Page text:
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National NOW Times >> Summer 2002 >> Article

Feminists Must Speak Out Against Loss of Media Diversity

by Lisa Bennett, Communications Director

Editor's Note: Just last fall, the National NOW Times reported on the media merger frenzy that could extinguish women's public voice. Less than a year later, the situation has already become more dire.

The 'Billionaires for More Media Mergers' showed up at the March 22 FCC action, mocking the super-rich moguls who would profit from further de-regulation of the media.

The "Billionaires for More Media Mergers" showed up at the March 22 FCC action, mocking the super-rich moguls who would profit from further de-regulation of the media. At center is Jennifer L. Pozner of Women in Media and News (WIMN), one of the organizers of the protest along with NOW.

Imagine the newspaper that you read, the TV shows you watch, the music and traffic reports you listen to on the radio, even the web sites you visit all coming to you from just one or two sources. Soon information and news in the U.S. may be controlled by forces even larger and more powerful than those that already exist.

Giant corporations are gobbling up as many media outlets TV stations, cable systems, newspapers and radio stations as they can swallow. In their race for media dominance, these companies are squeezing out what little diversity remains in the marketplace. And the Federal Communications Commission (FCC), which is supposed to ensure that broadcasters "serve the public interest," is more than happy to lend them a hand.

On March 22, NOW participated in a protest outside the FCC, where activists demanded that the agency halt further media consolidation and act to preserve the openness and diversity of the Internet. The demonstration was organized by a coalition of media democracy, women's rights and other civil rights organizations.

NOW's Membership Vice President, Terry O'Neill, was among the speakers: "The FCC must hear from the people. We are speaking out against the media merger free-for-all that is threatening to rob us all of the independent voices, views and ideas that nourish a pluralistic, democratic society."

Under the direction of FCC Chair Michael Powell (promoted to his new position by George W. Bush), the government agency is embracing big business, which is eager to leave the interests of the public and local communities in the dust. The FCC now appears to be headed down the path of relaxing or eliminating the last few regulations governing media ownership. In addition, Powell is presiding over the FCC at a very critical time for the Internet, and again he is taking his cues largely from the industry giants that will control Internet access.

Here's where the current media regulations stand:

1. On March 14 the FCC approved a policy that excuses cable operators from any obligation to provide non-discriminatory access to broadband Internet. This means that consumers will have to choose from a small number of Internet service providers determined only by the cable owners.

2. Last month an appeals court overturned the rule that prevents one company from owning both television stations and cable systems in a single market. The FCC can challenge the decision, but that is unlikely.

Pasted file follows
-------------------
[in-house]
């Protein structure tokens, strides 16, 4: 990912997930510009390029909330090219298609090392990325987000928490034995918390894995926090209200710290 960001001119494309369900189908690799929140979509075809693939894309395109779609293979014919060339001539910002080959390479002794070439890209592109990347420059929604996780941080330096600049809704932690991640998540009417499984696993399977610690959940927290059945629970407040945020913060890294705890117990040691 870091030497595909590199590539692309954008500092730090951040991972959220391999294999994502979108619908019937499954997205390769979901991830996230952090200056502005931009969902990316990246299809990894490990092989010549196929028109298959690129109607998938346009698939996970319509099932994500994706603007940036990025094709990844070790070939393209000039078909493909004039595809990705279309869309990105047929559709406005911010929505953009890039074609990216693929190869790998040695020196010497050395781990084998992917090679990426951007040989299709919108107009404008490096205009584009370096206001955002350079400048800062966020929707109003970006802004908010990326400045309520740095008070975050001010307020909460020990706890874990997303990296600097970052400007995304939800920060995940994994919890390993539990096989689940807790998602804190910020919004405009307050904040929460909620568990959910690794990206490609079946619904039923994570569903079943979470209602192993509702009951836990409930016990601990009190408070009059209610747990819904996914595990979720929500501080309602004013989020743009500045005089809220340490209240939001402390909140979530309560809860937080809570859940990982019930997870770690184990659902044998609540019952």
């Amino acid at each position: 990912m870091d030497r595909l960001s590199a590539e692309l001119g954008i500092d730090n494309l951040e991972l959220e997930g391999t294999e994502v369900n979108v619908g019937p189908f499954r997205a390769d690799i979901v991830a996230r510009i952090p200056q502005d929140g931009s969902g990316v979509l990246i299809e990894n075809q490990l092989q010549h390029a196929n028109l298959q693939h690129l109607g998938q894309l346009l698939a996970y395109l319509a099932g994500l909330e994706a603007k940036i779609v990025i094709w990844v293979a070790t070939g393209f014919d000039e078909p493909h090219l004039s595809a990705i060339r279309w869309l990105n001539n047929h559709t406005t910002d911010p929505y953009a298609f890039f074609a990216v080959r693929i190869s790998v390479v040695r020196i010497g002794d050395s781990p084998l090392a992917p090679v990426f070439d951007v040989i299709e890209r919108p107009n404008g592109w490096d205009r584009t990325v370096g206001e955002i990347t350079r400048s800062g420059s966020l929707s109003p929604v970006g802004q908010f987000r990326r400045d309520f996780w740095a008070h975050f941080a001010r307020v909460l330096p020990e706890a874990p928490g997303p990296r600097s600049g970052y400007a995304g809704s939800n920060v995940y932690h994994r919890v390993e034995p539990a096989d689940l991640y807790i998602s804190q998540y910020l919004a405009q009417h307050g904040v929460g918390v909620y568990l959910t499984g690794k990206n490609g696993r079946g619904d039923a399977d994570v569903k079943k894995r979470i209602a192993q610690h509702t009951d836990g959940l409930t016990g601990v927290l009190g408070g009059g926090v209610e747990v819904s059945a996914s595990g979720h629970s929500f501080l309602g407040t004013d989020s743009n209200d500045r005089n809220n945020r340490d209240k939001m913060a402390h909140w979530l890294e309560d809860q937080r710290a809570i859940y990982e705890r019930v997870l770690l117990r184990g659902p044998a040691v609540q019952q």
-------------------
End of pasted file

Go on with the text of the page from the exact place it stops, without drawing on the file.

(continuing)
3. The same court told the FCC that it hasn't provided ample justification for the regulation which prevents one single broadcaster from owning TV stations that together reach more than 35 percent of U.S. homes. The FCC can now choose to repeal the rule, modify it or attempt to justify its necessity.

4. Last year an appeals court voided the restriction on one cable provider serving more than 30 percent of all U.S. subscribers. The FCC must now clarify the reasoning for the rule, or the agency can choose to raise the cap to a higher percentage or scrap the rule entirely.

5. The rule that says one company cannot own both a TV station and a newspaper in the same market is under review. The FCC has finished collecting comments and a decision is expected by the fall.

6. The rule prohibiting one company from owning two TV stations in a single market (unless there are at least eight separately owned media outlets in the market) may also come under review, although exceptions to this rule have already been made in the past.

7. The FCC is also looking at the rule governing ownership of multiple local radio stations in a single market and another restriction on the ownership of both local radio stations and TV stations in a single market.

With the above regulations out of the way, what's to keep rich conglomerates from scooping up the last independently-owned media outlets?

"The media are more than just a business; they bring information to people that affects their lives," says O'Neill. "We cannot have a healthy democracy, and women cannot pursue equal rights, if we are uninformed on the issues. The media have a responsibility to serve the public interest and ensure that all voices are heard."

Send a letter to the FCC, connect to NOW's Media page or call 202-628-8669, ext. 123 for more information on media activism.

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